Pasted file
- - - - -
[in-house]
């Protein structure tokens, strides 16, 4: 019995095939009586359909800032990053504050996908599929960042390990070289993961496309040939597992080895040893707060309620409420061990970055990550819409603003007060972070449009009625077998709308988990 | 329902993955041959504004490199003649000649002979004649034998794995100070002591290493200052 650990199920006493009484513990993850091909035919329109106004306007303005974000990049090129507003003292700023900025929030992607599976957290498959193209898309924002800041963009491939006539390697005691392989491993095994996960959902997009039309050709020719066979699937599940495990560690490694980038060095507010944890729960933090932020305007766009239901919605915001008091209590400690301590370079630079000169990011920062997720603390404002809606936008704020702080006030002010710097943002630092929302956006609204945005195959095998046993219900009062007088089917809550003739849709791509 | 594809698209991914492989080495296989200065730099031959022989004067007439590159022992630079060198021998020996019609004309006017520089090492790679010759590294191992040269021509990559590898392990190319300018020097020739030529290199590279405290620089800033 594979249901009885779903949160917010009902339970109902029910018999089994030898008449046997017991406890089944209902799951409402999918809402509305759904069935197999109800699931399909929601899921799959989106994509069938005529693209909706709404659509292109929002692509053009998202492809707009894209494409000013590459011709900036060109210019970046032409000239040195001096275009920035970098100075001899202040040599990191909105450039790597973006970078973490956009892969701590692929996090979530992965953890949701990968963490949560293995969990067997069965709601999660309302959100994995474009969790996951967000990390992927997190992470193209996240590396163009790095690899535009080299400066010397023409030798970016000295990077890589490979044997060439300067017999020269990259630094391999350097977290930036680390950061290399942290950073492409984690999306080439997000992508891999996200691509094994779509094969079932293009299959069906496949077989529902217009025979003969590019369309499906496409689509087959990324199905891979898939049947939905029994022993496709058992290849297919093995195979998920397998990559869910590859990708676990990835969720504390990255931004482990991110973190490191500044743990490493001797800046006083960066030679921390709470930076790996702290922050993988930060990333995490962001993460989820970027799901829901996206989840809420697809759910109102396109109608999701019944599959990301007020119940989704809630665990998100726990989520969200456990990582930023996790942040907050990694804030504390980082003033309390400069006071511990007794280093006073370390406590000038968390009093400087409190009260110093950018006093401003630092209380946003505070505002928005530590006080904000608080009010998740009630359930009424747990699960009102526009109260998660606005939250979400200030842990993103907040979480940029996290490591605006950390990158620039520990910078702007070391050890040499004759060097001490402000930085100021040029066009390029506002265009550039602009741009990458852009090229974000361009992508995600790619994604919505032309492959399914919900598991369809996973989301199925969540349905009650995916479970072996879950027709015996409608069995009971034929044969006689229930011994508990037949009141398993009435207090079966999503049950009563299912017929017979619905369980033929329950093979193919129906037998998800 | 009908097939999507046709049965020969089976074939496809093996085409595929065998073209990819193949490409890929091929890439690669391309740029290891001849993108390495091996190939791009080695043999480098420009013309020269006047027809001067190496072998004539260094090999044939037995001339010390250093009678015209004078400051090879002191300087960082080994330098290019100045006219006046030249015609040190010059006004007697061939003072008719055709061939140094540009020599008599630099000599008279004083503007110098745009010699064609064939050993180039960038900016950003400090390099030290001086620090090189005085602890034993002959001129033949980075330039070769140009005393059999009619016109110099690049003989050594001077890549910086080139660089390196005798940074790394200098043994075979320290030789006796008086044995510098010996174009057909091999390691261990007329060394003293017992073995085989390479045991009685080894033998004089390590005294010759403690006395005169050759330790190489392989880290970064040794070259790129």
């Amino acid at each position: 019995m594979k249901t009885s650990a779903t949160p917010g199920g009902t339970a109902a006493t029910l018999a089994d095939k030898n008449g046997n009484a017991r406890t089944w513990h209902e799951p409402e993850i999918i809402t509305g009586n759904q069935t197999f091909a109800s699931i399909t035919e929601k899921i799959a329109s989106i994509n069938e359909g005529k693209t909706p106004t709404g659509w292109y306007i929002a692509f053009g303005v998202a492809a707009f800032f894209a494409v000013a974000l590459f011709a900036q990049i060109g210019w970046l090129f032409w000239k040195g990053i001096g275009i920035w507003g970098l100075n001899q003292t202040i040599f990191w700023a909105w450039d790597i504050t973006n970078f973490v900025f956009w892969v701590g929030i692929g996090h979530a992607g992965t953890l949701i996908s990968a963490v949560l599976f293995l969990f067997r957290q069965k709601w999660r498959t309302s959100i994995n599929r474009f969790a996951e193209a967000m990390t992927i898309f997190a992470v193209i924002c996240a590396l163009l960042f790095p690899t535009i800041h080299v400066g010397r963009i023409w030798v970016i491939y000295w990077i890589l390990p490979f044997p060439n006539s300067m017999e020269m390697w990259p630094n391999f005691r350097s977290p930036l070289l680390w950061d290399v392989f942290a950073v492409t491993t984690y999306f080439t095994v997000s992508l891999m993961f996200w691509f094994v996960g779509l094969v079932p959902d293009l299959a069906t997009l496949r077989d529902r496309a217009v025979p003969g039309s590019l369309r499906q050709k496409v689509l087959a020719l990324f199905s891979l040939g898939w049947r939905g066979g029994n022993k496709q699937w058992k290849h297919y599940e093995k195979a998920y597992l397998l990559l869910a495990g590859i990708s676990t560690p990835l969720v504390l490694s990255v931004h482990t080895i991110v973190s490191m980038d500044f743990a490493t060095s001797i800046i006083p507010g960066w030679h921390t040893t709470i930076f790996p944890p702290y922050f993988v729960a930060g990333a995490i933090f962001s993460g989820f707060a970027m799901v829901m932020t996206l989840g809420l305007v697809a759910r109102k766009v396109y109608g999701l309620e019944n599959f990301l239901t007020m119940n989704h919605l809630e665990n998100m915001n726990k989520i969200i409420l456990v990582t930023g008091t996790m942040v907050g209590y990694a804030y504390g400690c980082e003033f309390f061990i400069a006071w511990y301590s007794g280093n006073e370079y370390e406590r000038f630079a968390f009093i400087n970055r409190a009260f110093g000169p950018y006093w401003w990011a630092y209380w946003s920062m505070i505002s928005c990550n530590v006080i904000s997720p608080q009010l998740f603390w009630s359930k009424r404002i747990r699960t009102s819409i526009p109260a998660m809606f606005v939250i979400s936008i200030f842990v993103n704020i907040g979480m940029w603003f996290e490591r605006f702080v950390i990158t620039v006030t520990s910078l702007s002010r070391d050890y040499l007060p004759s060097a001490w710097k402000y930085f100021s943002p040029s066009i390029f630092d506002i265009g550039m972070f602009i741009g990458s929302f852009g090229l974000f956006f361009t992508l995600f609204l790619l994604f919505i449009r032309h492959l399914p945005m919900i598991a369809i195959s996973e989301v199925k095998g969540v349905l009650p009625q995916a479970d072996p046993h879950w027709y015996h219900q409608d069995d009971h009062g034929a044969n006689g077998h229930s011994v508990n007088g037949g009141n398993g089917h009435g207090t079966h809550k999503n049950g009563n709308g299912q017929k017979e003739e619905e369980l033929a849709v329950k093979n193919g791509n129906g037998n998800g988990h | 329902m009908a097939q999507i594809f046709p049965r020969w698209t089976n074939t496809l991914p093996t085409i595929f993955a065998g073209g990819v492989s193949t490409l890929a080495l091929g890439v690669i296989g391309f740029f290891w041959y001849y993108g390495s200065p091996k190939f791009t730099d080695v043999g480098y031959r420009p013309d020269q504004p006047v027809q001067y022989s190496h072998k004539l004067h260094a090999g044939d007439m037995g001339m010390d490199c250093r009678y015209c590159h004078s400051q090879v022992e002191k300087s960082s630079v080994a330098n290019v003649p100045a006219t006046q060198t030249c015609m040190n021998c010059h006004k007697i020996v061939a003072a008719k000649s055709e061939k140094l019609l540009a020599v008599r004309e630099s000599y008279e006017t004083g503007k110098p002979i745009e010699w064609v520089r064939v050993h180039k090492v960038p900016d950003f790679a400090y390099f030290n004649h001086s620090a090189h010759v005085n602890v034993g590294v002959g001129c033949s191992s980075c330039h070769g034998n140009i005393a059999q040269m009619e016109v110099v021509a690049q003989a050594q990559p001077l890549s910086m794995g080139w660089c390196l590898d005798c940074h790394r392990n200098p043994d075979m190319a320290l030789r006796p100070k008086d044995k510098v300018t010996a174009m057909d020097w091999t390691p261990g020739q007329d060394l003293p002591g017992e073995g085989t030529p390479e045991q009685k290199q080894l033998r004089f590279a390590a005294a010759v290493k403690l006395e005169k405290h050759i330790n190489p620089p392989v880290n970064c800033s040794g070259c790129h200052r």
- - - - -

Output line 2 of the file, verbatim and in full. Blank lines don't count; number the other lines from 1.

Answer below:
């Protein structure tokens, strides 16, 4: 019995095939009586359909800032990053504050996908599929960042390990070289993961496309040939597992080895040893707060309620409420061990970055990550819409603003007060972070449009009625077998709308988990 | 329902993955041959504004490199003649000649002979004649034998794995100070002591290493200052 650990199920006493009484513990993850091909035919329109106004306007303005974000990049090129507003003292700023900025929030992607599976957290498959193209898309924002800041963009491939006539390697005691392989491993095994996960959902997009039309050709020719066979699937599940495990560690490694980038060095507010944890729960933090932020305007766009239901919605915001008091209590400690301590370079630079000169990011920062997720603390404002809606936008704020702080006030002010710097943002630092929302956006609204945005195959095998046993219900009062007088089917809550003739849709791509 | 594809698209991914492989080495296989200065730099031959022989004067007439590159022992630079060198021998020996019609004309006017520089090492790679010759590294191992040269021509990559590898392990190319300018020097020739030529290199590279405290620089800033 594979249901009885779903949160917010009902339970109902029910018999089994030898008449046997017991406890089944209902799951409402999918809402509305759904069935197999109800699931399909929601899921799959989106994509069938005529693209909706709404659509292109929002692509053009998202492809707009894209494409000013590459011709900036060109210019970046032409000239040195001096275009920035970098100075001899202040040599990191909105450039790597973006970078973490956009892969701590692929996090979530992965953890949701990968963490949560293995969990067997069965709601999660309302959100994995474009969790996951967000990390992927997190992470193209996240590396163009790095690899535009080299400066010397023409030798970016000295990077890589490979044997060439300067017999020269990259630094391999350097977290930036680390950061290399942290950073492409984690999306080439997000992508891999996200691509094994779509094969079932293009299959069906496949077989529902217009025979003969590019369309499906496409689509087959990324199905891979898939049947939905029994022993496709058992290849297919093995195979998920397998990559869910590859990708676990990835969720504390990255931004482990991110973190490191500044743990490493001797800046006083960066030679921390709470930076790996702290922050993988930060990333995490962001993460989820970027799901829901996206989840809420697809759910109102396109109608999701019944599959990301007020119940989704809630665990998100726990989520969200456990990582930023996790942040907050990694804030504390980082003033309390400069006071511990007794280093006073370390406590000038968390009093400087409190009260110093950018006093401003630092209380946003505070505002928005530590006080904000608080009010998740009630359930009424747990699960009102526009109260998660606005939250979400200030842990993103907040979480940029996290490591605006950390990158620039520990910078702007070391050890040499004759060097001490402000930085100021040029066009390029506002265009550039602009741009990458852009090229974000361009992508995600790619994604919505032309492959399914919900598991369809996973989301199925969540349905009650995916479970072996879950027709015996409608069995009971034929044969006689229930011994508990037949009141398993009435207090079966999503049950009563299912017929017979619905369980033929329950093979193919129906037998998800 | 009908097939999507046709049965020969089976074939496809093996085409595929065998073209990819193949490409890929091929890439690669391309740029290891001849993108390495091996190939791009080695043999480098420009013309020269006047027809001067190496072998004539260094090999044939037995001339010390250093009678015209004078400051090879002191300087960082080994330098290019100045006219006046030249015609040190010059006004007697061939003072008719055709061939140094540009020599008599630099000599008279004083503007110098745009010699064609064939050993180039960038900016950003400090390099030290001086620090090189005085602890034993002959001129033949980075330039070769140009005393059999009619016109110099690049003989050594001077890549910086080139660089390196005798940074790394200098043994075979320290030789006796008086044995510098010996174009057909091999390691261990007329060394003293017992073995085989390479045991009685080894033998004089390590005294010759403690006395005169050759330790190489392989880290970064040794070259790129």